If you have trouble finding a low pH soil, find the best area which includes the most favorable elements, and then add some sulfur in it to lower the pH.
The best time to plant a gardenia outdoors is in the spring or fall. They do best in partial shade, although full sun may be okay, depending on where you live.
AS for other factors, they don't do well when having to compete with other root systems, or if they have their roots disturbed. Thus it's best to mulch them in some way if they need to retain moisture around them. Don't cultivate them or they will usually respond poorly.
How to Plant Gardenias
Once you find the right place to plant your gardenia, then you can get about your business of putting it in the ground.
When you dig your hole, only go as deep as the root ball is, and about twice or three times as wide. If the soil is poor there as for quality, add some compost before placing the plant in the ground. If the soil looks good, it's okay to just leave it alone.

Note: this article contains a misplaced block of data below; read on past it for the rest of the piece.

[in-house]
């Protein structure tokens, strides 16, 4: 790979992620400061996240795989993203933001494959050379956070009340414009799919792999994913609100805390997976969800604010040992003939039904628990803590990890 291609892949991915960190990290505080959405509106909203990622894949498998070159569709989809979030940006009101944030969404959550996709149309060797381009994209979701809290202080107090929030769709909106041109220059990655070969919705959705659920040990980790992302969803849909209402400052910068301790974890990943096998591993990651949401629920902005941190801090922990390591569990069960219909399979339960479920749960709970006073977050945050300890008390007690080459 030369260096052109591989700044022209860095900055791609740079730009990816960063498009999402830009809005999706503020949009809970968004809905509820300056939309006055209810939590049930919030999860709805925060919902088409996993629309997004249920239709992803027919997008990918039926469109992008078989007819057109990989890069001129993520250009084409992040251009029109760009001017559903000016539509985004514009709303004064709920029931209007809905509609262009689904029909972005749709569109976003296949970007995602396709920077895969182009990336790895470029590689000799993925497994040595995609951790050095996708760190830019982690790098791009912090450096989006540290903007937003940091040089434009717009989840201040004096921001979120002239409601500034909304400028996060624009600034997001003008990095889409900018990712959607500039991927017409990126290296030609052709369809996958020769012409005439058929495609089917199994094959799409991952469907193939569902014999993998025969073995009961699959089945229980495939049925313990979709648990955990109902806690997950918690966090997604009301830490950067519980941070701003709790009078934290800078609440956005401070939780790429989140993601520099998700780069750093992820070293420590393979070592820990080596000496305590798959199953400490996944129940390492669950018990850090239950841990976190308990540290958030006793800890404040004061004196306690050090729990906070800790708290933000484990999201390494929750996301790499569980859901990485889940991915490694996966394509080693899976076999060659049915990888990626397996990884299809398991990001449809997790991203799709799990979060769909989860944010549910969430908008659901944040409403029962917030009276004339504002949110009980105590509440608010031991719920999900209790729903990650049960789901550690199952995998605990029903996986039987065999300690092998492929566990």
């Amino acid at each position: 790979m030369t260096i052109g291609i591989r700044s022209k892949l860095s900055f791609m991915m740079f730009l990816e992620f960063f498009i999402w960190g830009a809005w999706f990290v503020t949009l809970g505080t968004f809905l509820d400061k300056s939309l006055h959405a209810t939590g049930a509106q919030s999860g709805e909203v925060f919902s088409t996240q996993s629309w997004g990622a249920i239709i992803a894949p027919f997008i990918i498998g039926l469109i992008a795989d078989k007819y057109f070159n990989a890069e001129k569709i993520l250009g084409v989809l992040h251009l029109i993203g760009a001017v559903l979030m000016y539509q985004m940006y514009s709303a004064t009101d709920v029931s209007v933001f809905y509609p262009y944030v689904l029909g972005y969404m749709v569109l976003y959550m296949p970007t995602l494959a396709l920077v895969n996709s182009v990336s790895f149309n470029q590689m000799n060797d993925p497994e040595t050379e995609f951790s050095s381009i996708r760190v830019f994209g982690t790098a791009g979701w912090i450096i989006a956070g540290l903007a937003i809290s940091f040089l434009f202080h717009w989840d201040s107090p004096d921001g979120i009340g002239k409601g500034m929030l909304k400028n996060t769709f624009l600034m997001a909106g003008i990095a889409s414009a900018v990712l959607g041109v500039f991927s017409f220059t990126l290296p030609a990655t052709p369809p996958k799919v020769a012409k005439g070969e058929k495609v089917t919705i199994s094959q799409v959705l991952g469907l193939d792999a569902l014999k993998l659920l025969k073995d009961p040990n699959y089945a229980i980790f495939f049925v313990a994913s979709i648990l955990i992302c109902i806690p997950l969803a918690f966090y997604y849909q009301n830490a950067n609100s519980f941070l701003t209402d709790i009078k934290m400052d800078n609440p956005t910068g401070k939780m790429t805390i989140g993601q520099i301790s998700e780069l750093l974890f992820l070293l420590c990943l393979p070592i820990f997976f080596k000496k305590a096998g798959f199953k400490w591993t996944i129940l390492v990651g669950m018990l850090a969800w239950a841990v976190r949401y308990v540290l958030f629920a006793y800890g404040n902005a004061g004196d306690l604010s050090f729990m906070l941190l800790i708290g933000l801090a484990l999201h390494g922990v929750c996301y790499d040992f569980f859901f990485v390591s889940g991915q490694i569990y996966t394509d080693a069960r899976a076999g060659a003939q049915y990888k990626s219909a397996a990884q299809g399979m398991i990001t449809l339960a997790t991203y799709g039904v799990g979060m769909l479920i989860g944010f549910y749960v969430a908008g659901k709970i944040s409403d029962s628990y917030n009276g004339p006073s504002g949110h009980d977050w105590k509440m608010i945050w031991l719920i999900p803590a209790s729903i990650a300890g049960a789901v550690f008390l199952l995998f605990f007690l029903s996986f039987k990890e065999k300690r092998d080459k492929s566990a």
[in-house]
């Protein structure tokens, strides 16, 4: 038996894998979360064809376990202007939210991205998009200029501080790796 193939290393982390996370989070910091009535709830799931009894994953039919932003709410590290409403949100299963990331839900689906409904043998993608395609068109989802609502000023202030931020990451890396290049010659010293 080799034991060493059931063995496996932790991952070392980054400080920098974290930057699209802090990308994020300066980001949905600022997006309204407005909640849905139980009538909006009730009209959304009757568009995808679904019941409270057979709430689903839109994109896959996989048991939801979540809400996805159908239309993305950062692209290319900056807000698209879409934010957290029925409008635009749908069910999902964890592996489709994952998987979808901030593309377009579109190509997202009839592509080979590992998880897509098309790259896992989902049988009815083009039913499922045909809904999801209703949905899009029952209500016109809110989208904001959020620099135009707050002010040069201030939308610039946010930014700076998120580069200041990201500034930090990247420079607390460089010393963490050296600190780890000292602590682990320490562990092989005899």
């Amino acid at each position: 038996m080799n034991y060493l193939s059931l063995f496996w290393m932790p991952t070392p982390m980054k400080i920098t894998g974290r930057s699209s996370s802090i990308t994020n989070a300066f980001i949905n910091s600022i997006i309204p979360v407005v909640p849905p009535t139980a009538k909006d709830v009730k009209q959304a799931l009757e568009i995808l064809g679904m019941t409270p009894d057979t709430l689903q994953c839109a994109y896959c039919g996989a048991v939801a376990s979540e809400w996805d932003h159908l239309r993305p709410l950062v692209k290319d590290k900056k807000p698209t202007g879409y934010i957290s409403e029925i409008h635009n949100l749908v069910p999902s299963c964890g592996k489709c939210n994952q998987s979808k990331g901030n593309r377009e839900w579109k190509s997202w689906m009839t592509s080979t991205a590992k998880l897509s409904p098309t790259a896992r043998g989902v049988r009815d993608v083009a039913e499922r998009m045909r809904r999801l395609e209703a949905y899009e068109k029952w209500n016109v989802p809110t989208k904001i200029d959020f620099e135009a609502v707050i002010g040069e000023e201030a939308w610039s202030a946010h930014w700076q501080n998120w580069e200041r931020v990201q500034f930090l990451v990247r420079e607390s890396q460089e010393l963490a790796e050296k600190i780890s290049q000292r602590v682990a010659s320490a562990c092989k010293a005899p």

Once you carefully place the plant in the hole, then fill it up to about halfway, and then water it well enough so the soil settles down nicely. After the water drains, then fill up the remaining part of the hole. At this point water again.
If you're planting more than one gardenia, space the plants at least three feet to six feet apart.
Gardenia Maintenance and Care
Before you do anything with a Gardenia, including buying one, know that this isn't the type of plant you can put in the ground and leave; they are high mainenance, and must be taken care of if you want them to thrive and be successful.